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Publisher
de Gruyter
Copyright
Copyright © 2014 by the
ISSN
2191-9542
eISSN
2191-9550
DOI
10.1515/gps-2014-0059
Publisher site
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Abstract

Green Process Synth 2014; 3: 395 Book review DOI 10.1515/gps-2014-0059 Pierre H. Dixneuf and Victorio Cadierno (Eds.) Wiley-VCH, 2013 Hardcover/e-book, 407 pp. Price: US$ 210.00 (hardcover), US$ 168.99 (e-book) ISBN print: 978-3-527-33188-8 ISBN online: 978-3-527-65679-0 The book Metal-catalyzed reactions in water provides a broad overview of the current state-of-the-art metal catalysis in and on water. Water as a solvent in organic reactions has received considerable interest in recent years. The advantages of water as a solvent are its sustainable, non-toxic, nonflammable nature and the enhancement of greenness of a process, i.e., by reducing the required amount of organic solvent. The book by P. H. Dixneuf and V. Cadierno provides several examples where the merger of metal catalysis and the use of water whether as co-solvent or solvent can have additional advantages. It is shown that higher reaction rates can be achieved by the use of water, but also that it allows the reuse of water soluble catalysts in a biphasic system and catalyst immobilization by using supported water films in a three-phasic system (gas/organic phase/aqueous phase), e.g., for hydroformylations. The book covers all the major areas of homogeneous metal-catalyzed transformations ranging from classical cross-coupling via C-H activation, nucleophilic addition of alkynes, hydroformylation, oxidation and hydrogenation, rearrangements and allylations to alkene metathesis in water which are all discussed in separate chapters. The last chapter deals with nanocatalysis in water. Whereas for several examples in the previous chapters it is indicated that nano-sized species could be involved in the catalysis, this chapter focuses on the intentional use of nanocatalysts. Each of the nine chapters has an introduction, a conclusion and references. In the introduction the chapter authors give the historical background, limitations of the covered area and the utility of water as a solvent for the discussed transformation. At the end, the current state-of-the-art is summarized and future perspectives are discussed. In conclusion, the book reaches the goal of the authors to introduce the reader to the innovative field of metal catalysis in water by providing a broad summary of cutting-edge results from the literature and the knowhow shared by the chapter authors. Moreover, it is easy to read which makes the book attractive not only for researchers but also for interested students and teachers. In this context, it would have been advantageous to include a short discussion on the controversial debate about water as a green solvent in the general introduction (Blackmond, D.G.; Armstrong, A.; Coombe, V.; Wells, A. Angew. Chem. 2007, 119, 3872­3874; Angew. Chem. Int. Ed., 2007, 46, 3798­3800.). Nonetheless the chapter authors use the introductory part of their section to provide their opinion on the greenness of water as a solvent. The author of chapter 5 Roger A. Sheldon finds the right expression by saying that there are many shades of green. Overall the book is recommendable to get a broad overview over state-of-the-art metal-catalyzed reaction in and on water as well as to get inspiration to improve the greenness of a process. Nico Erdmann Department of Chemical Engineering and Chemistry Eindhoven University of Technology Den Dolech 2 5612 AZ Eindhoven The Netherlands E-mail: N.E.Erdmann@tue.nl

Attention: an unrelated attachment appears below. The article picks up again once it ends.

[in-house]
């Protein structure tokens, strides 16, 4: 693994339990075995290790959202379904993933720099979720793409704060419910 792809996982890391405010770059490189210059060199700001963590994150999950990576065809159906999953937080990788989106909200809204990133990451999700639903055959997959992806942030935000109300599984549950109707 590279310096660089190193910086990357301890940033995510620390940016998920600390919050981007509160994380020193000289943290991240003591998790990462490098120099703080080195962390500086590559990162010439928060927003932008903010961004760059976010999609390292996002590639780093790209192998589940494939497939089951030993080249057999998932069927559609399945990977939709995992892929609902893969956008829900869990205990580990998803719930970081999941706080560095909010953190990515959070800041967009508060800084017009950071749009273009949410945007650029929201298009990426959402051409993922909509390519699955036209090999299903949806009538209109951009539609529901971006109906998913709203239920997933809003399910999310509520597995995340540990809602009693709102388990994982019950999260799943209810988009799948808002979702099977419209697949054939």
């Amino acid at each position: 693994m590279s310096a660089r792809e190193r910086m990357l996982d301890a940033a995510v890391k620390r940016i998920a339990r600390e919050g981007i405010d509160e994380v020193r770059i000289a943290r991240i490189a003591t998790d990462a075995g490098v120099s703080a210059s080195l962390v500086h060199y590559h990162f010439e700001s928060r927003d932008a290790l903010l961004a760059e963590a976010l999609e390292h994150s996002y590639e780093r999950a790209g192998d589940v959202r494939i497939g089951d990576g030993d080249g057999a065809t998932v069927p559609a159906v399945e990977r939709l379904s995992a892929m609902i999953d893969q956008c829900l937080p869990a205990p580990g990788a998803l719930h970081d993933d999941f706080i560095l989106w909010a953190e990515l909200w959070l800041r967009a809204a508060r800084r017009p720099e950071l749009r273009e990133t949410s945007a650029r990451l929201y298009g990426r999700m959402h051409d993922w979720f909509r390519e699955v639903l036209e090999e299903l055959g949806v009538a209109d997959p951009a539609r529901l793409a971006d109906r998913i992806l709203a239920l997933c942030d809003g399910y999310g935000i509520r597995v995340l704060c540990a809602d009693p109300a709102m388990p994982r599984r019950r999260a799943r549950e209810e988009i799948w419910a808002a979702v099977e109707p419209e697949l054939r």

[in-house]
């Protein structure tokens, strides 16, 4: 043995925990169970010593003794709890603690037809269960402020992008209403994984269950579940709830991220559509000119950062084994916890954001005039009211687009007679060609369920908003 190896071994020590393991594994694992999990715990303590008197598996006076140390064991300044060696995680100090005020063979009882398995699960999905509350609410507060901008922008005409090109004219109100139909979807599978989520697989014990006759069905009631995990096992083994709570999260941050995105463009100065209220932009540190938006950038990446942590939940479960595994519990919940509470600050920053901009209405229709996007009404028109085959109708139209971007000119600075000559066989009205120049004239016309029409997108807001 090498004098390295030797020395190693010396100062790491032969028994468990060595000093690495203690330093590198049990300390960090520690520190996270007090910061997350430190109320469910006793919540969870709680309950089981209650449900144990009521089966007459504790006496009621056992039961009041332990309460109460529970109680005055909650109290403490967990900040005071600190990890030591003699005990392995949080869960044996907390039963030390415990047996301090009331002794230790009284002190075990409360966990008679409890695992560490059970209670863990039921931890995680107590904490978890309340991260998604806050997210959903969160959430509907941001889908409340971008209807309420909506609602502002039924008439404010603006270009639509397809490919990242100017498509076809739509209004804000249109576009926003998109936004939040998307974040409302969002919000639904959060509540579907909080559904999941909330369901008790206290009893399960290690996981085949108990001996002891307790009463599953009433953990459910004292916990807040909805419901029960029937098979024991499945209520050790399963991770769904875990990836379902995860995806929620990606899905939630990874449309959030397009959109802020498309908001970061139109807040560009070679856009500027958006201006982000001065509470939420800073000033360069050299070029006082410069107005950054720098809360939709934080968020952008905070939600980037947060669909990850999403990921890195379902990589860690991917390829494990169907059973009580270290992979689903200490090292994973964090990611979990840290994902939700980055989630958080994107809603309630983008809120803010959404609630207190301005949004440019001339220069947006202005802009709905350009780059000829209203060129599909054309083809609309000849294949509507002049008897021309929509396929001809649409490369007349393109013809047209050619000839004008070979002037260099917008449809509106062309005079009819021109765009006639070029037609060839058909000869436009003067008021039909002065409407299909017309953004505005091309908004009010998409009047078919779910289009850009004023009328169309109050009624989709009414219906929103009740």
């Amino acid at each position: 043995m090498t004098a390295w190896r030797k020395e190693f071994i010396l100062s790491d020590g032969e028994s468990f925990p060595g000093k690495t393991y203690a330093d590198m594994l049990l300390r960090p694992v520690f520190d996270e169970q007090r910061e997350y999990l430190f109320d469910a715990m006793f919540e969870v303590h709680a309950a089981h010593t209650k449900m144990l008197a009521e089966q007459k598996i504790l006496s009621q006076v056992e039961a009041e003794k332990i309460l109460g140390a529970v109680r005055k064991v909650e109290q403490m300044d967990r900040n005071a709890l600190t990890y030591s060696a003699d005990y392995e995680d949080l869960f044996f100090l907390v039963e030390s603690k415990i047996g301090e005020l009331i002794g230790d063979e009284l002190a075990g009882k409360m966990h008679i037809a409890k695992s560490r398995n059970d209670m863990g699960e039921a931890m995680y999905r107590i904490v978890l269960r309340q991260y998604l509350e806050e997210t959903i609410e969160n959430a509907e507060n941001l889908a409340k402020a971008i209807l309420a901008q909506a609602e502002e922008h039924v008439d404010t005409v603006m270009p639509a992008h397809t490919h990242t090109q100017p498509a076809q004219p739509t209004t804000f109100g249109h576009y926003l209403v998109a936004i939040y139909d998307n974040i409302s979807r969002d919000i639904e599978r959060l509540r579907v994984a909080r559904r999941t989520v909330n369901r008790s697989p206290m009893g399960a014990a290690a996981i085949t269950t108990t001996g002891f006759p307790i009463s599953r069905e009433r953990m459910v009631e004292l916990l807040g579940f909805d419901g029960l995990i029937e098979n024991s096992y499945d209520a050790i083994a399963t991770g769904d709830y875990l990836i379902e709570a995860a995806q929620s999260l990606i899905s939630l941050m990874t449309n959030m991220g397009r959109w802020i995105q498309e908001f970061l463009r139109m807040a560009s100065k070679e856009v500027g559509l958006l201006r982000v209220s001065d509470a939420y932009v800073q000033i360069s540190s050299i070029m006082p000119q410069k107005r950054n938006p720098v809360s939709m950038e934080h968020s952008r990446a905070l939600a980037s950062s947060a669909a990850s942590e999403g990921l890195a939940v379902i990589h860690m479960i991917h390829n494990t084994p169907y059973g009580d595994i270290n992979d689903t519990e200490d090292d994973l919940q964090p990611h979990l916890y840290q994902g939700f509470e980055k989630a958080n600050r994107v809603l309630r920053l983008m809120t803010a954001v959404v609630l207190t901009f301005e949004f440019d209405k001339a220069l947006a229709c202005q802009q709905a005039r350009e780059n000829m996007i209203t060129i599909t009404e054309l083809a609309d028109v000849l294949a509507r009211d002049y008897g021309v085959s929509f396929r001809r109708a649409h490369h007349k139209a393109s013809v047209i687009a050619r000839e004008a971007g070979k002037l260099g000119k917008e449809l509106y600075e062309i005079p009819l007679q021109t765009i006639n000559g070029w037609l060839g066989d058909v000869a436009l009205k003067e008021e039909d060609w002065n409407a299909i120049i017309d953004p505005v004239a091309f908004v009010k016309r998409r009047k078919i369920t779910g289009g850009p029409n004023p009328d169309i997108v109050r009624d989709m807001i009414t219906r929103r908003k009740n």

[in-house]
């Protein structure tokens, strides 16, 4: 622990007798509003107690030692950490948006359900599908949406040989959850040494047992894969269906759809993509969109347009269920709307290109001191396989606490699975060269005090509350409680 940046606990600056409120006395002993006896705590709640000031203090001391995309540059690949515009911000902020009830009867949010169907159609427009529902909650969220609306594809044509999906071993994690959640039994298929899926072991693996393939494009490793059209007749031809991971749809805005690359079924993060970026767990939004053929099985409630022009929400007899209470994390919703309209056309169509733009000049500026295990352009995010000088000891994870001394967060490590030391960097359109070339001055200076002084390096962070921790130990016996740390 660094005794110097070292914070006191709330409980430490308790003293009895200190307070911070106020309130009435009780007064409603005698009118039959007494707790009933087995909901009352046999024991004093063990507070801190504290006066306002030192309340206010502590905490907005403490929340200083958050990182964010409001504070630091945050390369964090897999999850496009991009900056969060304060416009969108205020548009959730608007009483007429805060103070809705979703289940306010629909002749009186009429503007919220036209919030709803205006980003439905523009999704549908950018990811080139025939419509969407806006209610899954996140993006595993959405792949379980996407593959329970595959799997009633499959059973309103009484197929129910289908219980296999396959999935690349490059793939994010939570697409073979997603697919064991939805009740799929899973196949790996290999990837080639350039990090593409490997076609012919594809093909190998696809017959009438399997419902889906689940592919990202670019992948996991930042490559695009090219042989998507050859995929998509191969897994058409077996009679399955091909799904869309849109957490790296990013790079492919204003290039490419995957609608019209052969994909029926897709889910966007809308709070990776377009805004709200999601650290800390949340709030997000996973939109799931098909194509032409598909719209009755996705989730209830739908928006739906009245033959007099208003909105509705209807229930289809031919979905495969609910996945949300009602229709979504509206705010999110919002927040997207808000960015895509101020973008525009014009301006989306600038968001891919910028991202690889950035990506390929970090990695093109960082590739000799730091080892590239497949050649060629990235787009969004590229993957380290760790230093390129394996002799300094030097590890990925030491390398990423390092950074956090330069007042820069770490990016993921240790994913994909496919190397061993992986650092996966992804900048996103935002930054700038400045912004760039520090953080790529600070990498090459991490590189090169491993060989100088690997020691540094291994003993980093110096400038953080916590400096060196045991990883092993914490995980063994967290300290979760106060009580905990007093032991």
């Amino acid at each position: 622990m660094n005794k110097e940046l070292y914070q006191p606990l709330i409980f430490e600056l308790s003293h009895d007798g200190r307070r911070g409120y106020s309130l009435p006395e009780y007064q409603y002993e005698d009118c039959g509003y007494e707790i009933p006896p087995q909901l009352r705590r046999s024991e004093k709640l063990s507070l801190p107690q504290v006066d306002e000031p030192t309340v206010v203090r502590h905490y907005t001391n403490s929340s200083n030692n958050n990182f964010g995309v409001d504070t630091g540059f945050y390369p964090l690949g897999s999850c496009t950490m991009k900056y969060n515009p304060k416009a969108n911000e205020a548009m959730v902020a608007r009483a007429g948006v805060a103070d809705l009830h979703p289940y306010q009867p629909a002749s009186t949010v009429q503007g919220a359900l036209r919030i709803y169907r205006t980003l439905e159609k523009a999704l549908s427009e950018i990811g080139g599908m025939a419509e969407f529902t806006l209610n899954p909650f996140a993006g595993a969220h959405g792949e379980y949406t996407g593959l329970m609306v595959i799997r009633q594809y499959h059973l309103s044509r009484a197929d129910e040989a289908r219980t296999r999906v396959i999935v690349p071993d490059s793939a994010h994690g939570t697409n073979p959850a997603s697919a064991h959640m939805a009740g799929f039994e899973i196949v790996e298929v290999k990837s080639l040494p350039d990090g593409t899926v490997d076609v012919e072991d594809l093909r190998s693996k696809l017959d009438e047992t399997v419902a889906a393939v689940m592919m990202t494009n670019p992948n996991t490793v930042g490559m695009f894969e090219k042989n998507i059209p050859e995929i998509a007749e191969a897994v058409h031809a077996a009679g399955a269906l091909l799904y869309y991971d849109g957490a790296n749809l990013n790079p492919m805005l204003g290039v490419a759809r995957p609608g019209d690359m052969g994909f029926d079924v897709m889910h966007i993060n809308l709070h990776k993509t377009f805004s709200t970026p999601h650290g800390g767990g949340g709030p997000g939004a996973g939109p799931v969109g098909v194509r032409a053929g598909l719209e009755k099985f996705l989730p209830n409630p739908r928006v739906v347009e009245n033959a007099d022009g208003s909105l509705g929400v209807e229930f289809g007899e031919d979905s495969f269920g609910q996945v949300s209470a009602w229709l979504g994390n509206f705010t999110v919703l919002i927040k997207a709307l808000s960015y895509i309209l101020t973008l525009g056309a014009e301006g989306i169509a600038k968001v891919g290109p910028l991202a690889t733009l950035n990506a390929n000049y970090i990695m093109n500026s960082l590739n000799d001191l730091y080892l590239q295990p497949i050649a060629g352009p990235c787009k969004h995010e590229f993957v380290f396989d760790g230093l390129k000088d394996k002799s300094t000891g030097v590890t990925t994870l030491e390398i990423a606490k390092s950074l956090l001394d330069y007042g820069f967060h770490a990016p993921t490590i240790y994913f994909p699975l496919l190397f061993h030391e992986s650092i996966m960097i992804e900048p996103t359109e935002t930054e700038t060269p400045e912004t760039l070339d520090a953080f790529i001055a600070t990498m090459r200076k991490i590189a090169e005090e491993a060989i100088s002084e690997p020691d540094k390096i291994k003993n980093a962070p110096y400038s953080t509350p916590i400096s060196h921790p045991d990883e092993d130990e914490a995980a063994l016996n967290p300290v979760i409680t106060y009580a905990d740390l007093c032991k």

Journal

Green Processing and Synthesisde Gruyter

Published: Oct 1, 2014